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Attorney: Follow Jamaica’s gun licence procedure

Published: 
Sunday, May 20, 2018
Ceron Richards, President of the Prison Officers’ Association makes his contribution during the meeting. PICTURES RALPH BANWARIE

Attorney Larry Lalla has suggested to the business community of Arima and other organizations that they should lobby for legislative change in issuing firearms.

He said in Jamaica the power given to the Commissioner of Police (CoP) to issue firearms to citizens was taken away and placed in the hands of an independent body.

Lalla said T&T should follow the example of Jamaica, which in 2005 set up a Firearm Licensing Authority, which took away the discretion that their Commissioner of Police had in relation to the issue of Firearm User’s Licenses (FULs).

He said this was done because of allegations of bribery by successive CoPs and they did not do their job in a transparent manner.

He was speaking at the Arima Business Association’s (ABA) Firearm User’s Licence meeting at the Arima Town Hall, on Friday.

Lalla said “We no longer live in the dark ages and it’s time we get a better system in place so members of the public can access information.

“We should not be subjected to the whims and fancies of an individual or a commissioner and his policy in the granting of firearms in T&T.

“The law stated in the Firearms Act does not allow any commissioner to have any policy. This is the law and he (CoP) should carry out the law, regardless of what is his individual opinion on the granting of firearms.”

He said the other issue was that applicants did not receive a receipt when they submitted their firearms applications.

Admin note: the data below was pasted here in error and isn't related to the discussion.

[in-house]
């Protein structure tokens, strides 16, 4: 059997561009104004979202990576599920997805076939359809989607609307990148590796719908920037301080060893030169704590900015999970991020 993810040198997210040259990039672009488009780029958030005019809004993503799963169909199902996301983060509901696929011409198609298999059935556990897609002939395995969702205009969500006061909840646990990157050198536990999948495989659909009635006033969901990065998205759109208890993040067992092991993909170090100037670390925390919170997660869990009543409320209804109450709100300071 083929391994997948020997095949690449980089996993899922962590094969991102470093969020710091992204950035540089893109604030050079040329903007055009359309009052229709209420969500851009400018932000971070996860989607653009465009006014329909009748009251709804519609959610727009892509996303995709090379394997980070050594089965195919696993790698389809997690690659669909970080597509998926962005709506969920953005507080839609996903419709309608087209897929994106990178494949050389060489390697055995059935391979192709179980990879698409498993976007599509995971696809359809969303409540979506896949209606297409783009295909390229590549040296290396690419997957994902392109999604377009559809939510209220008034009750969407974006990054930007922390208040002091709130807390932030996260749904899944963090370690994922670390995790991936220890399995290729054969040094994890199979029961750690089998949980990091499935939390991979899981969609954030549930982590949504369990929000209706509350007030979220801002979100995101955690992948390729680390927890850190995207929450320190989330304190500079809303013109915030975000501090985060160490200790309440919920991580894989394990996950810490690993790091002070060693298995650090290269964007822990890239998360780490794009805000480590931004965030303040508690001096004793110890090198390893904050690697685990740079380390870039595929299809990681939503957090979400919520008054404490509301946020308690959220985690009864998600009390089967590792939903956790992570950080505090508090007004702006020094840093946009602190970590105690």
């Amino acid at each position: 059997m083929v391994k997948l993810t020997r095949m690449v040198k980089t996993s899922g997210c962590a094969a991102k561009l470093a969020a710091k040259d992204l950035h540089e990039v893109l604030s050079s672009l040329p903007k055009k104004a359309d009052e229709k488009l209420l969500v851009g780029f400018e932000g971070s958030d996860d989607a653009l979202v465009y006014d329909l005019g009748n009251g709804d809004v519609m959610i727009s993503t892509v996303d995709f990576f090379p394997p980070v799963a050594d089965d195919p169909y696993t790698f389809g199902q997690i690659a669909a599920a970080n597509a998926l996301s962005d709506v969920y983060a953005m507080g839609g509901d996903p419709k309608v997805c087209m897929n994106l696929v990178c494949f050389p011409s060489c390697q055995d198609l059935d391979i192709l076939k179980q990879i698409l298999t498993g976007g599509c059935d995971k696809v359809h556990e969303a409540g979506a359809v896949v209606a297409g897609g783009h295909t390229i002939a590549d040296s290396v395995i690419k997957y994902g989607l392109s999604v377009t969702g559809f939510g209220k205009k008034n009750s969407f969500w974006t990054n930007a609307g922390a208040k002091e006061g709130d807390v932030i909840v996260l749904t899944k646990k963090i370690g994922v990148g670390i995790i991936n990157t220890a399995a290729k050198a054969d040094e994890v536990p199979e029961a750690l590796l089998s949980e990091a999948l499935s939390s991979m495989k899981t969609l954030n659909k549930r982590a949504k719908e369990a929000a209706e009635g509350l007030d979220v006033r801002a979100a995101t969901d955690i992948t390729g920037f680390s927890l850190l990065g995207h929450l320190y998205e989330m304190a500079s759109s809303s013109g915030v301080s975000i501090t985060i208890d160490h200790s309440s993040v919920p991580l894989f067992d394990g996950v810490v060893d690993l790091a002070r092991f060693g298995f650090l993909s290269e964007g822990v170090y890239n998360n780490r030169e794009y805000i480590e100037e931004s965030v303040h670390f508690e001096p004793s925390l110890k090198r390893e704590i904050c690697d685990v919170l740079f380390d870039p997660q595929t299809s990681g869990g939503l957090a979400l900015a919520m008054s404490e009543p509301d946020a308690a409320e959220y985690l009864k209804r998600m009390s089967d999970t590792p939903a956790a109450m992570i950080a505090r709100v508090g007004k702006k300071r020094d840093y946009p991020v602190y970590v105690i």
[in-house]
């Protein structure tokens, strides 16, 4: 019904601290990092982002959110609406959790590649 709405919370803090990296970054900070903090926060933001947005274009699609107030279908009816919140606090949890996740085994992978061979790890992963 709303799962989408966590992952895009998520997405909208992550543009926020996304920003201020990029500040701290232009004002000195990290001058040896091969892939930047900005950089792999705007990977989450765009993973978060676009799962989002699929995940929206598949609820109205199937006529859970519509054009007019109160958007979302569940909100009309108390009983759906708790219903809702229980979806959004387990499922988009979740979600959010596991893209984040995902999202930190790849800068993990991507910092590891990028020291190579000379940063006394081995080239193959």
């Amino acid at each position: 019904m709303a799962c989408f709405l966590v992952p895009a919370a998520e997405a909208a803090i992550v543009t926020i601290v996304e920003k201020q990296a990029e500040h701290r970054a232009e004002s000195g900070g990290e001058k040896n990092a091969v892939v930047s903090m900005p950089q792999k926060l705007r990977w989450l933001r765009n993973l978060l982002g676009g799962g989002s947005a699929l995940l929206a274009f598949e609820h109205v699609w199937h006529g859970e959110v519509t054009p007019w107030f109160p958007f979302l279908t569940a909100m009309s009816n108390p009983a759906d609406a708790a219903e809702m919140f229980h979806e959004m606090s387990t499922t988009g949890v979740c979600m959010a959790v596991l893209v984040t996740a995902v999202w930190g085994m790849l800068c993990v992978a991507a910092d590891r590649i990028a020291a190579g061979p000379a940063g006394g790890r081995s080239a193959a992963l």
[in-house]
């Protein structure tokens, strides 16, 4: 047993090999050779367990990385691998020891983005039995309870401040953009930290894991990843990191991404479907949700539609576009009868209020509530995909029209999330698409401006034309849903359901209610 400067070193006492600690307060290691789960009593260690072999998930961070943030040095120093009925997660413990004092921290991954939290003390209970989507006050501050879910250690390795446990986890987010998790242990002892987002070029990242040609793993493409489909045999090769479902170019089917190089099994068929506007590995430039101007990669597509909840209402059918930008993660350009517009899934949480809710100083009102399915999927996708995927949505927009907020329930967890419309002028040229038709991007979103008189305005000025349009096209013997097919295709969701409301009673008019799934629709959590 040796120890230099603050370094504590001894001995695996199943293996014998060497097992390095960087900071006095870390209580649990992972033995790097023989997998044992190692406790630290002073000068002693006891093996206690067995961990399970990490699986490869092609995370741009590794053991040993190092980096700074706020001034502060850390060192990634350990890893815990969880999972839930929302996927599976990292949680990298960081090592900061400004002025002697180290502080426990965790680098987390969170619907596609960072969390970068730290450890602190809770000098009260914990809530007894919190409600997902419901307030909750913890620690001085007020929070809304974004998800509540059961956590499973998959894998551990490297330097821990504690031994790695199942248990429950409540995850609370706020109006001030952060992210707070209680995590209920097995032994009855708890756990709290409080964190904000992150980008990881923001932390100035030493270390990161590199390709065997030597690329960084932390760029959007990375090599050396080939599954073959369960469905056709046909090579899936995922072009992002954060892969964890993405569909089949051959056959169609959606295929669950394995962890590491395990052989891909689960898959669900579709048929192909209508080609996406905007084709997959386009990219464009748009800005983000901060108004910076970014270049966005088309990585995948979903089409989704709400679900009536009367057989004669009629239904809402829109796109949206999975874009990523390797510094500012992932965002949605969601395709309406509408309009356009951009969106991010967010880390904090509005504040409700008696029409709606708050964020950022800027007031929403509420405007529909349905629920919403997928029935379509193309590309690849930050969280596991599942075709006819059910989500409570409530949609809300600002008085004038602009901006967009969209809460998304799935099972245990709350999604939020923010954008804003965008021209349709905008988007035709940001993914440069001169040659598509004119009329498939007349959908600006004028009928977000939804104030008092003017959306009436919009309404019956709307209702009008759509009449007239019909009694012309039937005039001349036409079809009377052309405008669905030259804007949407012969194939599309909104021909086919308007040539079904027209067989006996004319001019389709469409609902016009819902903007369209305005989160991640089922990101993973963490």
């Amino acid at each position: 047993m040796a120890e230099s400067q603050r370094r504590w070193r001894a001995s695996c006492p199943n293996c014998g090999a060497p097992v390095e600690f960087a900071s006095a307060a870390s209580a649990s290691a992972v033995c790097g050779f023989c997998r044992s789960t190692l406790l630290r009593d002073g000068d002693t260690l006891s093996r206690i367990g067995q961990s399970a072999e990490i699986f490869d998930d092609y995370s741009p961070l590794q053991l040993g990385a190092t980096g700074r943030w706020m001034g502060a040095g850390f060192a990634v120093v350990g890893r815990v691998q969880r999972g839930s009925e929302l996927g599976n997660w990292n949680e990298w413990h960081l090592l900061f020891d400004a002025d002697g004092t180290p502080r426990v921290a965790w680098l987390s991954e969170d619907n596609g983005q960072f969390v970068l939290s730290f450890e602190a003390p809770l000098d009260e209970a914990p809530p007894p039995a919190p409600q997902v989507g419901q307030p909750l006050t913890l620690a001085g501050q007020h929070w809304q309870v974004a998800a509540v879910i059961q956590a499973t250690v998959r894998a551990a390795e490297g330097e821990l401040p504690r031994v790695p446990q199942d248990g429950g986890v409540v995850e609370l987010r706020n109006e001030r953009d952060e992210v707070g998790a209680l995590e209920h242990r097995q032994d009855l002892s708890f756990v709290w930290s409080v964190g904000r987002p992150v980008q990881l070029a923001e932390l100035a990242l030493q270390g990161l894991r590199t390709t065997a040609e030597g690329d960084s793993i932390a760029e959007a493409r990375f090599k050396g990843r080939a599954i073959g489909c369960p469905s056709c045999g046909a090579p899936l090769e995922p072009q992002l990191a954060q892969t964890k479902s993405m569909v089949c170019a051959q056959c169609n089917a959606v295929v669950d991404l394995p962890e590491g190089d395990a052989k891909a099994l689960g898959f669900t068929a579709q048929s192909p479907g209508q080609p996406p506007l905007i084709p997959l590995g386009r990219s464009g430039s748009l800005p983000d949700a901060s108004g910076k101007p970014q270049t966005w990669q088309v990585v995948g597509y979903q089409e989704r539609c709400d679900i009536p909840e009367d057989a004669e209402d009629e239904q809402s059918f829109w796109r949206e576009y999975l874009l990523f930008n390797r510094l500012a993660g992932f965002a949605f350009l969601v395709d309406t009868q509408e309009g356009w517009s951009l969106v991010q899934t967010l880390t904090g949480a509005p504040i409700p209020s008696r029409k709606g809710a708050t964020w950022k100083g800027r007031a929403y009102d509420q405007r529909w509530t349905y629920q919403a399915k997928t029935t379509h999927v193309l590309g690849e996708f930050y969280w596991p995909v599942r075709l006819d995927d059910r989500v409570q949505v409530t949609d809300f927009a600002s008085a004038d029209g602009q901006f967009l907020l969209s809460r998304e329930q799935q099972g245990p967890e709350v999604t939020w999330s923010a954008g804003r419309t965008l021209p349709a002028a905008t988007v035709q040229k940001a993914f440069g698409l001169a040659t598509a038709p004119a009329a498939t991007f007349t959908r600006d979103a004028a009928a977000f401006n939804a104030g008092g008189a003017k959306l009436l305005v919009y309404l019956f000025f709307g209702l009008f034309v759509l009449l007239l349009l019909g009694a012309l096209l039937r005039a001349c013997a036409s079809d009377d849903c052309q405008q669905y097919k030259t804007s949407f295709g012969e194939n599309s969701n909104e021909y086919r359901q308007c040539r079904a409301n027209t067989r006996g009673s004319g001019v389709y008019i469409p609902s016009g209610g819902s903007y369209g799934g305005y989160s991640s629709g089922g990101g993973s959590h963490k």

Lalla advised that the first thing an applicant should do was to file a Freedom of Information application so that his lawyer can have proper information to take to court.

Addressing members of the audience, he said that it was very important for citizens to ensure that all of their office holders from the highest to the lowest perform as they should.

He said according to the law, quoting Sect 16 of the Firearms Act, every citizen in this country, regardless of background, had the right to apply for a firearm and should be treated fairly.

Lalla said Ag CoP Stephen Williams was in breach of the law by having firearms’ licences sitting on his desk for years with no response to applicants.

He said what Williams was doing was insulting Parliament, because the law was declared by Parliament.

Lalla said Parliament never gave the CoP the right to defer people’s application for a firearms licence.

He said Williams was doing this because he did not want too many people having a firearm and this was not his decision to make, he did not have that power and was acting in an unconstitutional manner.

—reporting by RALPH BANWARIE

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